Grammarly flagged up a few of my sentences and questioned whether they contained ‘dangling’ or ‘squinting modifiers’. Huh?! I know what a modifier is but ‘dangling’ and ‘squinting’?
Anyway, I’m now a bit wiser so in case you want to know, here goes:
A ‘dangling modifier’ is one that isn’t obviously linked to the main clause in a sentence. For example:
Aged five, my parents bought a house.
Obviously, the parents weren’t five and this is a problem with context. The modifier ‘aged five’ relates to the person who is the main subject of the text as a whole, but isn’t mentioned in this particular sentence.
A ‘squinting modifier’ is one that could apply to either the part of a sentence immediately before it or the part that follows. For example:
‘Doing fifty press ups rapidly builds up your muscles.’
Does this mean you’re supposed to do the press ups fast, or are we talking about how quickly your muscles grow?
Whether a writer really needs to know and understand all these terms is a matter of debate. The good thing, though, is that setting Grammarly on my writing is making me look a lot more closely at my words. Am I saying what I want to say… and will others understand it how I mean them to understand it?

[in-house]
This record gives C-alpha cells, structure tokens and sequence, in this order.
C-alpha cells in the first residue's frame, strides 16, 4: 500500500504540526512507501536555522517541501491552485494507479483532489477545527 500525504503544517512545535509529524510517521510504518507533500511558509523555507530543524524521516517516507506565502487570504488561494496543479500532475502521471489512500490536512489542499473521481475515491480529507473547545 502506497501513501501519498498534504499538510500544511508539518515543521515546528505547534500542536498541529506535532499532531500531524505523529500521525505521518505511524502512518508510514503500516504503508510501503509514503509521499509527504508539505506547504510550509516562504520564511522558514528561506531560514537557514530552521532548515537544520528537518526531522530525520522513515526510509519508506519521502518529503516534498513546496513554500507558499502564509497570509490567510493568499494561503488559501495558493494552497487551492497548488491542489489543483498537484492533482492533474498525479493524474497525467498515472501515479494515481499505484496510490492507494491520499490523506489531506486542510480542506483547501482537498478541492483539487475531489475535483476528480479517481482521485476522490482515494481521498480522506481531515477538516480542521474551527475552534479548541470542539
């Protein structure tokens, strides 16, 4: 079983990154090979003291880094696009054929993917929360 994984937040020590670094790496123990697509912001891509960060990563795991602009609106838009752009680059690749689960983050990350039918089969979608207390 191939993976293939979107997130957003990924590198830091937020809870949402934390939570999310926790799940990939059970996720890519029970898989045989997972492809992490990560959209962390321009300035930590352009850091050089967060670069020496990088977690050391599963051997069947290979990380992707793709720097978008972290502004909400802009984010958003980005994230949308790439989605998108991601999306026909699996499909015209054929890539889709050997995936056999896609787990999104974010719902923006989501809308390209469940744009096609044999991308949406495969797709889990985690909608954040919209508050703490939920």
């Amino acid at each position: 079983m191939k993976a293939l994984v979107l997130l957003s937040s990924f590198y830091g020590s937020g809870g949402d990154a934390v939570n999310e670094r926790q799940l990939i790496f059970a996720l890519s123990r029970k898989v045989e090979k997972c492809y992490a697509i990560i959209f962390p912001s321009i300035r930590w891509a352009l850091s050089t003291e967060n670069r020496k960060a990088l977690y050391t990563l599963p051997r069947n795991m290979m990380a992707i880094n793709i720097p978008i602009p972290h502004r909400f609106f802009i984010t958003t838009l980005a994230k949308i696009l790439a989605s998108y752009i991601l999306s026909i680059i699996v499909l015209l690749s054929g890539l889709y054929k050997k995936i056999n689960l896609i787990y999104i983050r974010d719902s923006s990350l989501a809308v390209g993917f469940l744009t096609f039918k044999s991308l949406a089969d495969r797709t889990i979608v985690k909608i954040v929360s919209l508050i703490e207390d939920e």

It’s an ongoing battle but one worth fighting. Even if you can afford to pay a professional editor, as a writer I’d say it’s still worth getting down to the nuts and bolts of the English language. If I understand how my language works, that can only improve my ability to express myself and make me a better writer.
I’ve reached a bit of a hiatus with my current project – the first draft of my next novel is complete and I’ve sent copies out to my current team of beta readers.
So, now what do I do? Reaching the end of a novel should leave me with a great feeling of accomplishment but I also feel slightly empty.